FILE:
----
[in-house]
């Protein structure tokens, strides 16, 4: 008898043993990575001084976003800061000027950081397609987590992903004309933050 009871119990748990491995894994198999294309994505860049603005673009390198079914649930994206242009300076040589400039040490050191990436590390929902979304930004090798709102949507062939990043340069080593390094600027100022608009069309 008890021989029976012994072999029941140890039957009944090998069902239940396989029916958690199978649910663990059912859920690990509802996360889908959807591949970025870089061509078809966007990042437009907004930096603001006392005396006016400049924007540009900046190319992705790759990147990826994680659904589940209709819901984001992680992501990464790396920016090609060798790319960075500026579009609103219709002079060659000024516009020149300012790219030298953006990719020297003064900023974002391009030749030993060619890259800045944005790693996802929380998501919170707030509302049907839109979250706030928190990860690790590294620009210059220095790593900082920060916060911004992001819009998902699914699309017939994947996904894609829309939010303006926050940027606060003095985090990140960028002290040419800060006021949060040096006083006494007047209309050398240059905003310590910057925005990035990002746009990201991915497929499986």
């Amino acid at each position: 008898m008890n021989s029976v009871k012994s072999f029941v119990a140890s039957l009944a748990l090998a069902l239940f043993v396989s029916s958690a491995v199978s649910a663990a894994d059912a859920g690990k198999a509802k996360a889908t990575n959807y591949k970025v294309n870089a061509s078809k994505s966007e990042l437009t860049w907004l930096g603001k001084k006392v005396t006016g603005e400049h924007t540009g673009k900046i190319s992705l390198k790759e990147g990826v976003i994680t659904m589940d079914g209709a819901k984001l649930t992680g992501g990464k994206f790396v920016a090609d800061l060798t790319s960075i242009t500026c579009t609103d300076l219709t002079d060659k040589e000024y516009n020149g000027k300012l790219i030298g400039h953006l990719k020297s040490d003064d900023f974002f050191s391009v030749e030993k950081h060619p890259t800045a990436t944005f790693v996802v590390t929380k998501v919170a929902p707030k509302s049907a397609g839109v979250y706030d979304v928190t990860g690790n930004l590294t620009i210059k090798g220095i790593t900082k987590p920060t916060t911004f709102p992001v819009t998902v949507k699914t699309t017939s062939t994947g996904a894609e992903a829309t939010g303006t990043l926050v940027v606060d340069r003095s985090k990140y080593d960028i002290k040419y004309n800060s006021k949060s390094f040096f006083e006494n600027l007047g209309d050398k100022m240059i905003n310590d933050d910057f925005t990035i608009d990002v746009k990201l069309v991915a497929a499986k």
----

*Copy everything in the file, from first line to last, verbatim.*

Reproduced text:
[in-house]
């Protein structure tokens, strides 16, 4: 008898043993990575001084976003800061000027950081397609987590992903004309933050 009871119990748990491995894994198999294309994505860049603005673009390198079914649930994206242009300076040589400039040490050191990436590390929902979304930004090798709102949507062939990043340069080593390094600027100022608009069309 008890021989029976012994072999029941140890039957009944090998069902239940396989029916958690199978649910663990059912859920690990509802996360889908959807591949970025870089061509078809966007990042437009907004930096603001006392005396006016400049924007540009900046190319992705790759990147990826994680659904589940209709819901984001992680992501990464790396920016090609060798790319960075500026579009609103219709002079060659000024516009020149300012790219030298953006990719020297003064900023974002391009030749030993060619890259800045944005790693996802929380998501919170707030509302049907839109979250706030928190990860690790590294620009210059220095790593900082920060916060911004992001819009998902699914699309017939994947996904894609829309939010303006926050940027606060003095985090990140960028002290040419800060006021949060040096006083006494007047209309050398240059905003310590910057925005990035990002746009990201991915497929499986």
């Amino acid at each position: 008898m008890n021989s029976v009871k012994s072999f029941v119990a140890s039957l009944a748990l090998a069902l239940f043993v396989s029916s958690a491995v199978s649910a663990a894994d059912a859920g690990k198999a509802k996360a889908t990575n959807y591949k970025v294309n870089a061509s078809k994505s966007e990042l437009t860049w907004l930096g603001k001084k006392v005396t006016g603005e400049h924007t540009g673009k900046i190319s992705l390198k790759e990147g990826v976003i994680t659904m589940d079914g209709a819901k984001l649930t992680g992501g990464k994206f790396v920016a090609d800061l060798t790319s960075i242009t500026c579009t609103d300076l219709t002079d060659k040589e000024y516009n020149g000027k300012l790219i030298g400039h953006l990719k020297s040490d003064d900023f974002f050191s391009v030749e030993k950081h060619p890259t800045a990436t944005f790693v996802v590390t929380k998501v919170a929902p707030k509302s049907a397609g839109v979250y706030d979304v928190t990860g690790n930004l590294t620009i210059k090798g220095i790593t900082k987590p920060t916060t911004f709102p992001v819009t998902v949507k699914t699309t017939s062939t994947g996904a894609e992903a829309t939010g303006t990043l926050v940027v606060d340069r003095s985090k990140y080593d960028i002290k040419y004309n800060s006021k949060s390094f040096f006083e006494n600027l007047g209309d050398k100022m240059i905003n310590d933050d910057f925005t990035i608009d990002v746009k990201l069309v991915a497929a499986k």